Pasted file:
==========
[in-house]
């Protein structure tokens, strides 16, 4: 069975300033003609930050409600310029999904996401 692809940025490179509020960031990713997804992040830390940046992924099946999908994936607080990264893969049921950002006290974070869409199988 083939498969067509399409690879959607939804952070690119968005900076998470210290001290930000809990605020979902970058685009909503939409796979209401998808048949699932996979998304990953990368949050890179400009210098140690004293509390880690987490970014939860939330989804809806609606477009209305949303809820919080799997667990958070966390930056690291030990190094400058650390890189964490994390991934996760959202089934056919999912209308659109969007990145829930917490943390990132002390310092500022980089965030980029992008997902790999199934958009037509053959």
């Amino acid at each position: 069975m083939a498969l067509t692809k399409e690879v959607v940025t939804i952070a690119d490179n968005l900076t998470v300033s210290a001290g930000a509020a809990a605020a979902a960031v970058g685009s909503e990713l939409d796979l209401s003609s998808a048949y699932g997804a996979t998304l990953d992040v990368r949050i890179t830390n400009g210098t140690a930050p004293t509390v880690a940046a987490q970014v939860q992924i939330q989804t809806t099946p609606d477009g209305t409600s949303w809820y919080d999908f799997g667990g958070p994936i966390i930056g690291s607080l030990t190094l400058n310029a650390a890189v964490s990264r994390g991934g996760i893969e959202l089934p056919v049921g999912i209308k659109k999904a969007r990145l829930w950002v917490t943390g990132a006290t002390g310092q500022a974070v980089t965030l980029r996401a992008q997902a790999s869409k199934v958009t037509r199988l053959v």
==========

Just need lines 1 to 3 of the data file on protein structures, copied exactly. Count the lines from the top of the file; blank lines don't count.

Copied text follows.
[in-house]
């Protein structure tokens, strides 16, 4: 069975300033003609930050409600310029999904996401 692809940025490179509020960031990713997804992040830390940046992924099946999908994936607080990264893969049921950002006290974070869409199988 083939498969067509399409690879959607939804952070690119968005900076998470210290001290930000809990605020979902970058685009909503939409796979209401998808048949699932996979998304990953990368949050890179400009210098140690004293509390880690987490970014939860939330989804809806609606477009209305949303809820919080799997667990958070966390930056690291030990190094400058650390890189964490994390991934996760959202089934056919999912209308659109969007990145829930917490943390990132002390310092500022980089965030980029992008997902790999199934958009037509053959």
């Amino acid at each position: 069975m083939a498969l067509t692809k399409e690879v959607v940025t939804i952070a690119d490179n968005l900076t998470v300033s210290a001290g930000a509020a809990a605020a979902a960031v970058g685009s909503e990713l939409d796979l209401s003609s998808a048949y699932g997804a996979t998304l990953d992040v990368r949050i890179t830390n400009g210098t140690a930050p004293t509390v880690a940046a987490q970014v939860q992924i939330q989804t809806t099946p609606d477009g209305t409600s949303w809820y919080d999908f799997g667990g958070p994936i966390i930056g690291s607080l030990t190094l400058n310029a650390a890189v964490s990264r994390g991934g996760i893969e959202l089934p056919v049921g999912i209308k659109k999904a969007r990145l829930w950002v917490t943390g990132a006290t002390g310092q500022a974070v980089t965030l980029r996401a992008q997902a790999s869409k199934v958009t037509r199988l053959v």